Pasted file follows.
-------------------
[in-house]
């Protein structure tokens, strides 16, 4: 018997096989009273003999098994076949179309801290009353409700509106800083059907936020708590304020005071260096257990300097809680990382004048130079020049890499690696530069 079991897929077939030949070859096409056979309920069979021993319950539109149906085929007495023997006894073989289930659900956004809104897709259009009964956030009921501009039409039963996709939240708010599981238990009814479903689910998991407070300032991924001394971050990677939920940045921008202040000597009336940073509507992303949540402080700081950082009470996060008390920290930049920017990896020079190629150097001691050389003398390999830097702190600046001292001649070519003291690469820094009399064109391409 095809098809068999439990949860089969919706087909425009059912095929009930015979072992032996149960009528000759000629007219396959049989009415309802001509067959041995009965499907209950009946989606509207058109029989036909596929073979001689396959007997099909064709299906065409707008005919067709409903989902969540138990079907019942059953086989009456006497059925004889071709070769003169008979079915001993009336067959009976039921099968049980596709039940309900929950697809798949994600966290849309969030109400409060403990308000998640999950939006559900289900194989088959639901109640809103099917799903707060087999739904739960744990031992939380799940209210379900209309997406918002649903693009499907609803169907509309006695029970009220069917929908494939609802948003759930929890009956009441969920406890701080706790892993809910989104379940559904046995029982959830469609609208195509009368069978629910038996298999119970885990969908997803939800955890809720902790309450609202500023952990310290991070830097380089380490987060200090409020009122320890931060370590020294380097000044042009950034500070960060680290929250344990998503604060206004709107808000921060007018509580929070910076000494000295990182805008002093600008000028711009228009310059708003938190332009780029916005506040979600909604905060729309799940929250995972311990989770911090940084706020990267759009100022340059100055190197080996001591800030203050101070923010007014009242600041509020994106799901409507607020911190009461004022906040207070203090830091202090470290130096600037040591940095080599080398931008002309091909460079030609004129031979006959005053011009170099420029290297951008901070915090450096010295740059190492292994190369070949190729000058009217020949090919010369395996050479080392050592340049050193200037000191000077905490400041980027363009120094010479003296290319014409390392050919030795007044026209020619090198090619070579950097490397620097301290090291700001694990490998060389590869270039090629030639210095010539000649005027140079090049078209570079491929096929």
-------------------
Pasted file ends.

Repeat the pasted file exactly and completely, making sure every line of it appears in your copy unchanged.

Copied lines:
[in-house]
């Protein structure tokens, strides 16, 4: 018997096989009273003999098994076949179309801290009353409700509106800083059907936020708590304020005071260096257990300097809680990382004048130079020049890499690696530069 079991897929077939030949070859096409056979309920069979021993319950539109149906085929007495023997006894073989289930659900956004809104897709259009009964956030009921501009039409039963996709939240708010599981238990009814479903689910998991407070300032991924001394971050990677939920940045921008202040000597009336940073509507992303949540402080700081950082009470996060008390920290930049920017990896020079190629150097001691050389003398390999830097702190600046001292001649070519003291690469820094009399064109391409 095809098809068999439990949860089969919706087909425009059912095929009930015979072992032996149960009528000759000629007219396959049989009415309802001509067959041995009965499907209950009946989606509207058109029989036909596929073979001689396959007997099909064709299906065409707008005919067709409903989902969540138990079907019942059953086989009456006497059925004889071709070769003169008979079915001993009336067959009976039921099968049980596709039940309900929950697809798949994600966290849309969030109400409060403990308000998640999950939006559900289900194989088959639901109640809103099917799903707060087999739904739960744990031992939380799940209210379900209309997406918002649903693009499907609803169907509309006695029970009220069917929908494939609802948003759930929890009956009441969920406890701080706790892993809910989104379940559904046995029982959830469609609208195509009368069978629910038996298999119970885990969908997803939800955890809720902790309450609202500023952990310290991070830097380089380490987060200090409020009122320890931060370590020294380097000044042009950034500070960060680290929250344990998503604060206004709107808000921060007018509580929070910076000494000295990182805008002093600008000028711009228009310059708003938190332009780029916005506040979600909604905060729309799940929250995972311990989770911090940084706020990267759009100022340059100055190197080996001591800030203050101070923010007014009242600041509020994106799901409507607020911190009461004022906040207070203090830091202090470290130096600037040591940095080599080398931008002309091909460079030609004129031979006959005053011009170099420029290297951008901070915090450096010295740059190492292994190369070949190729000058009217020949090919010369395996050479080392050592340049050193200037000191000077905490400041980027363009120094010479003296290319014409390392050919030795007044026209020619090198090619070579950097490397620097301290090291700001694990490998060389590869270039090629030639210095010539000649005027140079090049078209570079491929096929």